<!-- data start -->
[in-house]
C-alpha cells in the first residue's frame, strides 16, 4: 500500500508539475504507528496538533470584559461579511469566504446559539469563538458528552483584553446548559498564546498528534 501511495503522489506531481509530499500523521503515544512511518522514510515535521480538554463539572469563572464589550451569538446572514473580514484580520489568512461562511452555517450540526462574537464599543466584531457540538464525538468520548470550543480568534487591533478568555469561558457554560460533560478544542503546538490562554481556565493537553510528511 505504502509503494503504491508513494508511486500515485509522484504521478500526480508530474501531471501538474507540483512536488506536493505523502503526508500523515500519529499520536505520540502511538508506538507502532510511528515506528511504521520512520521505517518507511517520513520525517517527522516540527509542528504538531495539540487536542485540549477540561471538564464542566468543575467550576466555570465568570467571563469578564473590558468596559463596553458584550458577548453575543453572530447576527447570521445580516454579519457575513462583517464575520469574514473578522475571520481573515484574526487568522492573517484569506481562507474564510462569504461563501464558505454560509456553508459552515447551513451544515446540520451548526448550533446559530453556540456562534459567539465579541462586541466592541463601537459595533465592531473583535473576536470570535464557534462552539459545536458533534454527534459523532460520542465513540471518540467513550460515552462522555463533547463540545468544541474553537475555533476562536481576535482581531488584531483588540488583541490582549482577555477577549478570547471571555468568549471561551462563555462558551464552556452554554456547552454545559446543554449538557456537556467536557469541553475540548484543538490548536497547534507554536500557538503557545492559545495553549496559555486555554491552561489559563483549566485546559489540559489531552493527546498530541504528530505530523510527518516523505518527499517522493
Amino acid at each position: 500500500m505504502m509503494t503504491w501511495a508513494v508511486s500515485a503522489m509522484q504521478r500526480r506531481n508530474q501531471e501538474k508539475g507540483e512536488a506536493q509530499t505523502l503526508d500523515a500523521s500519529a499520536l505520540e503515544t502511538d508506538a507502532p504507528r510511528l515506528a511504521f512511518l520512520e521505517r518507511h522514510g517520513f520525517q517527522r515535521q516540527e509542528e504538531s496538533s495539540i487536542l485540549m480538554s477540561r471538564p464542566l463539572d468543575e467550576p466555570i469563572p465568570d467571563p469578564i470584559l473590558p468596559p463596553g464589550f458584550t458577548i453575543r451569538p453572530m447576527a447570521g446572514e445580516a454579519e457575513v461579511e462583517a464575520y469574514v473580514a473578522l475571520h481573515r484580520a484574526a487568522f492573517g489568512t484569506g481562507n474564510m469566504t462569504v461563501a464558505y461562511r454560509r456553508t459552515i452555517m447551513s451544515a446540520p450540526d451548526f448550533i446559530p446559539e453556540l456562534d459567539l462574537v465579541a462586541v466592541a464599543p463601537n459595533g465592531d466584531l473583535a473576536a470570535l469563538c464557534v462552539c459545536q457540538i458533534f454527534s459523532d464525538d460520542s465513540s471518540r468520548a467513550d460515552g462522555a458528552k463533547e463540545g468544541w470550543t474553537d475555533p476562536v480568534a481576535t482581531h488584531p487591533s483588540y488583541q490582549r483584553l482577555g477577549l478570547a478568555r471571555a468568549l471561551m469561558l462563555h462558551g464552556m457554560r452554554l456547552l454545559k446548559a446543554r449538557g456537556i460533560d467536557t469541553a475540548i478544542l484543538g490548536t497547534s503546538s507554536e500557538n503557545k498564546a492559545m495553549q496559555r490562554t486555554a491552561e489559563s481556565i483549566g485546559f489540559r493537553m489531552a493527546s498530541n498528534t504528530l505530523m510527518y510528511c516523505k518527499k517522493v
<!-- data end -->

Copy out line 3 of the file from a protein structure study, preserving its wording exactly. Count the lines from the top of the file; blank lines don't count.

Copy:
Amino acid at each position: 500500500m505504502m509503494t503504491w501511495a508513494v508511486s500515485a503522489m509522484q504521478r500526480r506531481n508530474q501531471e501538474k508539475g507540483e512536488a506536493q509530499t505523502l503526508d500523515a500523521s500519529a499520536l505520540e503515544t502511538d508506538a507502532p504507528r510511528l515506528a511504521f512511518l520512520e521505517r518507511h522514510g517520513f520525517q517527522r515535521q516540527e509542528e504538531s496538533s495539540i487536542l485540549m480538554s477540561r471538564p464542566l463539572d468543575e467550576p466555570i469563572p465568570d467571563p469578564i470584559l473590558p468596559p463596553g464589550f458584550t458577548i453575543r451569538p453572530m447576527a447570521g446572514e445580516a454579519e457575513v461579511e462583517a464575520y469574514v473580514a473578522l475571520h481573515r484580520a484574526a487568522f492573517g489568512t484569506g481562507n474564510m469566504t462569504v461563501a464558505y461562511r454560509r456553508t459552515i452555517m447551513s451544515a446540520p450540526d451548526f448550533i446559530p446559539e453556540l456562534d459567539l462574537v465579541a462586541v466592541a464599543p463601537n459595533g465592531d466584531l473583535a473576536a470570535l469563538c464557534v462552539c459545536q457540538i458533534f454527534s459523532d464525538d460520542s465513540s471518540r468520548a467513550d460515552g462522555a458528552k463533547e463540545g468544541w470550543t474553537d475555533p476562536v480568534a481576535t482581531h488584531p487591533s483588540y488583541q490582549r483584553l482577555g477577549l478570547a478568555r471571555a468568549l471561551m469561558l462563555h462558551g464552556m457554560r452554554l456547552l454545559k446548559a446543554r449538557g456537556i460533560d467536557t469541553a475540548i478544542l484543538g490548536t497547534s503546538s507554536e500557538n503557545k498564546a492559545m495553549q496559555r490562554t486555554a491552561e489559563s481556565i483549566g485546559f489540559r493537553m489531552a493527546s498530541n498528534t504528530l505530523m510527518y510528511c516523505k518527499k517522493v